The Power of Great Mentorship

The Power of Great Mentorship 150 150 Edward Brzychcy

Building a business, managing change and transition in our personal and professional lives, and entrepreneurship are all difficult — they amount to some of the most challenging things that many people will attempt throughout their lives.

How do we consistently rise to meet the challenges in front of us? The answer is simple; have a mentor.

Transformation and growth can dominate our lives, and appear overwhelming, especially when things don’t go according to plan. Mentorship holds the answers to these problems.

There are two reasons to have a good mentor, ideas and accountability.

A mentor is a person who is going to keep you going, hold you accountable, and ensure that you’re doing what you said that you’re going to do. Secondly, they are there to bounce ideas around. When you’re stuck, when you need help, when you need another set of eyes to look at a problem, a mentor is there to bounce those ideas off of and find a more robust, all-inclusive, solution to the challenge that you’re facing.

This idea of mentorship resonates well because it solves the problem of how to effectively meet our most significant challenges. We cannot do it alone.
Seemingly insurmountable challenges in leadership, change, and transformation happen all the time. A recent survey published in the Harvard Business Review from VitalSmarts found that, while under pressure, managers:

  • 53% of leaders are more closed-minded and controlling than open and curious.
  • 45% are more upset and emotional than calm and in control.
  • 45% ignore or reject rather than listen or seek to understand.
  • 43% are more angry and heated than cool and collected.
  • 37% avoid or sidestep rather than be direct and unambiguous.
  • 30% are more devious and deceitful than candid and honest.
Figures from VitalSmarts –

These results are intolerable. These pressure points are the hallmarks for great success, not points to be misstepping.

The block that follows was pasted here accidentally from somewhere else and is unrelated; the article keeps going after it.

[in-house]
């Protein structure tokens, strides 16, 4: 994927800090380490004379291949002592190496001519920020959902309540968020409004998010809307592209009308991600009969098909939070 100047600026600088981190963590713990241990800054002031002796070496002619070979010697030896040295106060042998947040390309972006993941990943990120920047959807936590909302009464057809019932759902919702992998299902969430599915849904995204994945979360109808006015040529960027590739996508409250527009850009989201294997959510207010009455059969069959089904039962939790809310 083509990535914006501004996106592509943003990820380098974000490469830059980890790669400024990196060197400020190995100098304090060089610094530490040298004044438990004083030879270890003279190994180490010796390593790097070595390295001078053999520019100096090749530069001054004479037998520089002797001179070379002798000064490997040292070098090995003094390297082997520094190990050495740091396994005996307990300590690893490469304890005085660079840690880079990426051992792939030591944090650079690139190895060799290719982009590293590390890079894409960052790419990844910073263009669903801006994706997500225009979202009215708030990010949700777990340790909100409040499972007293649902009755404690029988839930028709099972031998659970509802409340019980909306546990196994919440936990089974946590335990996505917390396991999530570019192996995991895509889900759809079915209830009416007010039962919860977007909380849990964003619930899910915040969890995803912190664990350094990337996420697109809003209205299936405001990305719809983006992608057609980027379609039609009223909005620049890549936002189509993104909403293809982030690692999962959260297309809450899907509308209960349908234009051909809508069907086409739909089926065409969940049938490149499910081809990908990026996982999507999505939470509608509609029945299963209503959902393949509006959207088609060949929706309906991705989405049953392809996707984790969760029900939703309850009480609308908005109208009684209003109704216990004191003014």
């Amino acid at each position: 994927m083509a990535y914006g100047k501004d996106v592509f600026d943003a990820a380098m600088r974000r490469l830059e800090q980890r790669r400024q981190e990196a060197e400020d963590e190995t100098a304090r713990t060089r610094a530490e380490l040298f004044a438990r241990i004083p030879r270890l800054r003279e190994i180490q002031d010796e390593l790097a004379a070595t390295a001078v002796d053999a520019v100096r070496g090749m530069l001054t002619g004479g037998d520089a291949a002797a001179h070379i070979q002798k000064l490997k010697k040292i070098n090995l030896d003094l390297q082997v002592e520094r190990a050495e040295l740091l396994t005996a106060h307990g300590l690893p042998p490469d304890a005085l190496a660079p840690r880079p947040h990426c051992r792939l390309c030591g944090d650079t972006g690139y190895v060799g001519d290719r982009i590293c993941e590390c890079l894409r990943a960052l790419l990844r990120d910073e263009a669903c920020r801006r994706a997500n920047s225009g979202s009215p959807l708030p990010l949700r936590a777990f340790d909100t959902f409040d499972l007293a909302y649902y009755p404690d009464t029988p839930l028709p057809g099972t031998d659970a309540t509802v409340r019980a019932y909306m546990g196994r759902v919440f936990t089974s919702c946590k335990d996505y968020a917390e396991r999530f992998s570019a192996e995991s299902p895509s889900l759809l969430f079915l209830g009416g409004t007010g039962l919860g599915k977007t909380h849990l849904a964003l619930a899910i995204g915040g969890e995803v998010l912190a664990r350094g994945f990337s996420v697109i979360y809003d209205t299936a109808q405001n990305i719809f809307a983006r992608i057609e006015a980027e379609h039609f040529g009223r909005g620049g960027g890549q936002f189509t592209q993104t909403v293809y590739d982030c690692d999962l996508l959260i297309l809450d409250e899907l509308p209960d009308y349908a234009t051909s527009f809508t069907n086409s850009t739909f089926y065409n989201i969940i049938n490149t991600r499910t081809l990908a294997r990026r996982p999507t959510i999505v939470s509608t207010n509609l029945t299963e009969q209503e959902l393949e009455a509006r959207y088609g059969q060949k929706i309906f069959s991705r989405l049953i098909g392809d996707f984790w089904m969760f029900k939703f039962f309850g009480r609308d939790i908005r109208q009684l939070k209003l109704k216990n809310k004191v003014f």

I wonder, if these managers had a solid mentor by their side how much more effective they would be at overcoming their challenges.
Because we all need help, no one should undertake a great challenge alone. And we all need that space to go and bounce ideas off of, have a little accountability added into our routines, and sometimes, to go and vent that things are not well right now.

By having this space, people can:

  • Remain open and curious.
  • Stay calm, collected, and in control
  • Gain a greater understanding of their situations
  • Provide direct support and guidance to their teams
  • Feel secure in remaining candid and honest

Leaders need to do all these things. A great mentor offers the space and insights to allow it to happen.

Mentorship is the key, and every great leader, entrepreneur, or anyone who is facing change and transition should have one. It is the outliners where we see our greatest successes. We are all good at accomplishing the day-to-day. It is when things change, or the unexpected occurs when we face our most significant challenges. The fundamental truth is that we don’t know what we don’t know. Mentorship fills these gaps, educates us on what we don’t know, and gives us an outlet to create an action plan to fill these spaces. We all aspire for greatness, but the critical skill we have to develop to get there is how, and who, to ask for help.

You can find our podcast conversation on mentorship and growth with Ed Marsh on The Leadership Update Brief on C-Suite Radio.

Ed Brzychcy is former U.S. Army Infantry Staff-Sergeant with service across three combat deployments to Iraq. After his time in the military, he received his MBA from Babson College and now coaches organizational leadership and growth through his consultancy, Blue Cord Management.